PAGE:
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Uncommon Dissent: Intellectuals Who Find Darwinism Unconvincing

4.0 out of 5 stars 48 customer reviews
ISBN-13: 978-1932236316
ISBN-10: 1932236317
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Editorial Reviews

From Publishers Weekly

If you’ve never heard the term "post-Darwinian," welcome to the world of thinkers who reject evolutionary theory and its reliance on the notion of chance (i.e. "random mutation"). In this provocative volume, biologists, mathematicians and physicists as well as theologians and other intellectuals—many affiliated with the Discovery Institute, which espouses the concept of intelligent design—argue, as editor Dembski writes, that "the preponderance of evidence goes against Darwinism." The contributors invoke mathematics and statistics to support their theory that an "intelligent cause is necessary to explain at least some of the diversity of life." In other words, the degree of diversity and complexity in life forms implies the need for an intelligent designer. The nature and identity of this designer is not discussed by all the writers; others call this intelligence God. Supporters of intelligent design differentiate themselves from creationists, but they, too, argue that their theory should be taught in high school biology courses. Anyone interested in these debates and their implications for education will find this collection to be important reading.
Copyright © Reed Business Information, a division of Reed Elsevier Inc. All rights reserved.

About the Author

William A. Dembski is an associate research professor in the conceptual foundations of science at Baylor University as well as a senior fellow with Seattle's Discovery Institute. His most important books are The Design Inference (Cambridge University Press, 1998) and No Free Lunch (2002).

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Product Details

  • Paperback: 366 pages
  • Publisher: Intercollegiate Studies Institute (July 9, 2004)
  • Language: English
  • ISBN-10: 1932236317
  • ISBN-13: 978-1932236316
  • Product Dimensions: 6.1 x 1.2 x 9 inches
  • Shipping Weight: 1.3 pounds (View shipping rates and policies)
  • Average Customer Review: 4.0 out of 5 stars  See all reviews (48 customer reviews)
  • Amazon Best Sellers Rank: #163,460 in Books (See Top 100 in Books)

Customer Reviews

Top Customer Reviews

Format: Hardcover
"Uncommon Dissent" is a great read. The contributors to the volume provide critiques of the neo-Darwinian synthesis from a variety of angles. Accordingly, the best way to read the book is to look at the table of contents, flip to the back to read about the contributors, and then choose the chapter that seems the most compelling. This is the way I've read it and have found it entertaining and rewarding.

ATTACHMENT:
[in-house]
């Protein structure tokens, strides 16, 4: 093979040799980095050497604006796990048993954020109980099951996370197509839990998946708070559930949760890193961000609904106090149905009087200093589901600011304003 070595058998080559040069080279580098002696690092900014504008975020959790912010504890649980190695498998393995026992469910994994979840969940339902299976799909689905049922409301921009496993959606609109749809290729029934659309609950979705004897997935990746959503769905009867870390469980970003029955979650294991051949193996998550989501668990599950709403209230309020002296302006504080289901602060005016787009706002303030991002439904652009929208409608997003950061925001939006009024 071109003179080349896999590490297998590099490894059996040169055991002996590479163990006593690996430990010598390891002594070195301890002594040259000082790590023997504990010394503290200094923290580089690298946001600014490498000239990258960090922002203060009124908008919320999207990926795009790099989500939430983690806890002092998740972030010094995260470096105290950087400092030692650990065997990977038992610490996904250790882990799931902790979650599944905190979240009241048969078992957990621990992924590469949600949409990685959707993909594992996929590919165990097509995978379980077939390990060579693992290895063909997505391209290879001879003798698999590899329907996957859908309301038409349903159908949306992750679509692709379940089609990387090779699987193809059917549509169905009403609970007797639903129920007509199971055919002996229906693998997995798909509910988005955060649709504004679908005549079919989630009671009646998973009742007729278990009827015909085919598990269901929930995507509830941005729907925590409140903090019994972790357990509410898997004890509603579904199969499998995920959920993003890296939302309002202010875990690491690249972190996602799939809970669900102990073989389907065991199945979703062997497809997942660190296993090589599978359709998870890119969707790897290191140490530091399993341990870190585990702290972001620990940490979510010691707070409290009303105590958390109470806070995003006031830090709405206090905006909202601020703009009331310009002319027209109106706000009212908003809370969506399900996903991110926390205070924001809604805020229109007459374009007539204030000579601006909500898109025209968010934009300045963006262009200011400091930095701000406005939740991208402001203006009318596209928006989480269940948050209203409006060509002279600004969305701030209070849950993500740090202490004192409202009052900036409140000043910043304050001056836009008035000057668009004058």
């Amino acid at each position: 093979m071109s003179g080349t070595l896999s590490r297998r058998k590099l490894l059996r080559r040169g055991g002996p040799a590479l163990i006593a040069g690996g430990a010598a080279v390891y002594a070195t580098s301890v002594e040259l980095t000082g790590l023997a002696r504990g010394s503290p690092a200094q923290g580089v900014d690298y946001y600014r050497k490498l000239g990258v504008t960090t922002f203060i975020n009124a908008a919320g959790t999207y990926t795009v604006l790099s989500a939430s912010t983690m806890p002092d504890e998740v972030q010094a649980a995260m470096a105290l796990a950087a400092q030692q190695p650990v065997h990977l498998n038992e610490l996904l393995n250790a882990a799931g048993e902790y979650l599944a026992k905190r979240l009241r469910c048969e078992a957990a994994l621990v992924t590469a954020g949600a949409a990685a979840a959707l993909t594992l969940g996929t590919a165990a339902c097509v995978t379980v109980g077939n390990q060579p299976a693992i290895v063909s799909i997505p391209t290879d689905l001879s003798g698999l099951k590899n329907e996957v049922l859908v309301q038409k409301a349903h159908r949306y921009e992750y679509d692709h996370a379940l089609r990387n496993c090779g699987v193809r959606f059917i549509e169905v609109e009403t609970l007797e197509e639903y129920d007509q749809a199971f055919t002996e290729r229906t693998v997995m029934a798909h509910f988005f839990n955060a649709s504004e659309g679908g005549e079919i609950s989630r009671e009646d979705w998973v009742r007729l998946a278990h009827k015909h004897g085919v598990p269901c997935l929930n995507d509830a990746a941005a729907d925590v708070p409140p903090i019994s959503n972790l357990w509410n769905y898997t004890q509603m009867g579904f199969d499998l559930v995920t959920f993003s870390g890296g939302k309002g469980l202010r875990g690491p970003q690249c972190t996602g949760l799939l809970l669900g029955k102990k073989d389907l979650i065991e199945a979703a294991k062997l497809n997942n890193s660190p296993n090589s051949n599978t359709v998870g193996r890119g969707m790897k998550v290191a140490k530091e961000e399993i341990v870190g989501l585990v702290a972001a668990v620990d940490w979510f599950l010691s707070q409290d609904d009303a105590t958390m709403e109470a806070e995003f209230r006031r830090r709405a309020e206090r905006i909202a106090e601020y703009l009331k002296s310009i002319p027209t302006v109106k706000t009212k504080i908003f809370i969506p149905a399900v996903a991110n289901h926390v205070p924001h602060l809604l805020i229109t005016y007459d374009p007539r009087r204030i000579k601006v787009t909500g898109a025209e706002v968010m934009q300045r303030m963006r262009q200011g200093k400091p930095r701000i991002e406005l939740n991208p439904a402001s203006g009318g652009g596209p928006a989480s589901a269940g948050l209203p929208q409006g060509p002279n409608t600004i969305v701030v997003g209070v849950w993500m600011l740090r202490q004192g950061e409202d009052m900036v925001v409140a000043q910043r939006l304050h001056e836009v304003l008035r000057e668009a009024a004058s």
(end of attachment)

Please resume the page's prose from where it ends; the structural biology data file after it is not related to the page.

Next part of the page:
Besides the great look, feel, and organization of this volume from ISI, readers will get a bracing charge from the sheer controversy inside. Challenges to Darwin have long been stock material in religious bookstores, but since the publication of "Darwin on Trial" well over a decade ago, the critiques have become increasingly sophisticated. "Uncommon Dissent" captures much of the best critical material.
Although many of the chapters are worth special mention, the best is the last, which is a reprint of a famous Commentary essay by David Berlinski. His arguments are rhetorically devasting and come from a non-religious point of view. As much fun as his piece is to read, the letters written in response to it and his responses to them constitute a spectacular battle of the brainiacs with Berlinski returning fire magnificently.
If you are interested in the "evolving" controversy over biological origins, "Uncommon Dissent" is an indispensable addition to your collection.
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Format: Paperback
This book is better than I could have hoped for. There are a variety of different topics relating to Intelligent Design (ID) covered here and the depth of thought is impressive. It is really impossible, in the space of a short review, to cover the richness and breadth of everything in this book.